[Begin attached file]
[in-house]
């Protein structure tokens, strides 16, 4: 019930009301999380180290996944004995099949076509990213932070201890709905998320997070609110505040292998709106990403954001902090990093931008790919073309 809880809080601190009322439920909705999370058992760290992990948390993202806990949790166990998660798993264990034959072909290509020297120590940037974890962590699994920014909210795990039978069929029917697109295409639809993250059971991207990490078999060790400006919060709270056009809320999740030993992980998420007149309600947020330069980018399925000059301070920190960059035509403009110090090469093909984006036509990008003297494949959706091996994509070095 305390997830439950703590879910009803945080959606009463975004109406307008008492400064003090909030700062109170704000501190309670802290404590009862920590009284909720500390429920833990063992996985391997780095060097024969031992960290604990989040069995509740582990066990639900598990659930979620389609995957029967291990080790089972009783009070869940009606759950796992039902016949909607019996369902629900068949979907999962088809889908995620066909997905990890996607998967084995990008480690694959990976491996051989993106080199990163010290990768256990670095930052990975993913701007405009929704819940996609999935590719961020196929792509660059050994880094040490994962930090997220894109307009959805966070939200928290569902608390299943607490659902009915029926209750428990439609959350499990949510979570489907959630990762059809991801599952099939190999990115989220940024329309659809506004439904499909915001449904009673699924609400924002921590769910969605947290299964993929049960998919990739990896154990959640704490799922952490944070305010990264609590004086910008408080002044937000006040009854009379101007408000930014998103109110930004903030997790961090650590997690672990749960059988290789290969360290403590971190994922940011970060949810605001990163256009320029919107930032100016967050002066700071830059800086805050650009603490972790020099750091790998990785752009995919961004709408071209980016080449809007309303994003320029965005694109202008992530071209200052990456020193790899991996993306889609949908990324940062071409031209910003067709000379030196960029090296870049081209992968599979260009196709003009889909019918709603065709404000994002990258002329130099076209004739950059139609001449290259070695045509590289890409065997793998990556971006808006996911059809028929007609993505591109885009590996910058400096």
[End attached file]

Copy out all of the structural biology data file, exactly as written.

[in-house]
């Protein structure tokens, strides 16, 4: 019930009301999380180290996944004995099949076509990213932070201890709905998320997070609110505040292998709106990403954001902090990093931008790919073309 809880809080601190009322439920909705999370058992760290992990948390993202806990949790166990998660798993264990034959072909290509020297120590940037974890962590699994920014909210795990039978069929029917697109295409639809993250059971991207990490078999060790400006919060709270056009809320999740030993992980998420007149309600947020330069980018399925000059301070920190960059035509403009110090090469093909984006036509990008003297494949959706091996994509070095 305390997830439950703590879910009803945080959606009463975004109406307008008492400064003090909030700062109170704000501190309670802290404590009862920590009284909720500390429920833990063992996985391997780095060097024969031992960290604990989040069995509740582990066990639900598990659930979620389609995957029967291990080790089972009783009070869940009606759950796992039902016949909607019996369902629900068949979907999962088809889908995620066909997905990890996607998967084995990008480690694959990976491996051989993106080199990163010290990768256990670095930052990975993913701007405009929704819940996609999935590719961020196929792509660059050994880094040490994962930090997220894109307009959805966070939200928290569902608390299943607490659902009915029926209750428990439609959350499990949510979570489907959630990762059809991801599952099939190999990115989220940024329309659809506004439904499909915001449904009673699924609400924002921590769910969605947290299964993929049960998919990739990896154990959640704490799922952490944070305010990264609590004086910008408080002044937000006040009854009379101007408000930014998103109110930004903030997790961090650590997690672990749960059988290789290969360290403590971190994922940011970060949810605001990163256009320029919107930032100016967050002066700071830059800086805050650009603490972790020099750091790998990785752009995919961004709408071209980016080449809007309303994003320029965005694109202008992530071209200052990456020193790899991996993306889609949908990324940062071409031209910003067709000379030196960029090296870049081209992968599979260009196709003009889909019918709603065709404000994002990258002329130099076209004739950059139609001449290259070695045509590289890409065997793998990556971006808006996911059809028929007609993505591109885009590996910058400096």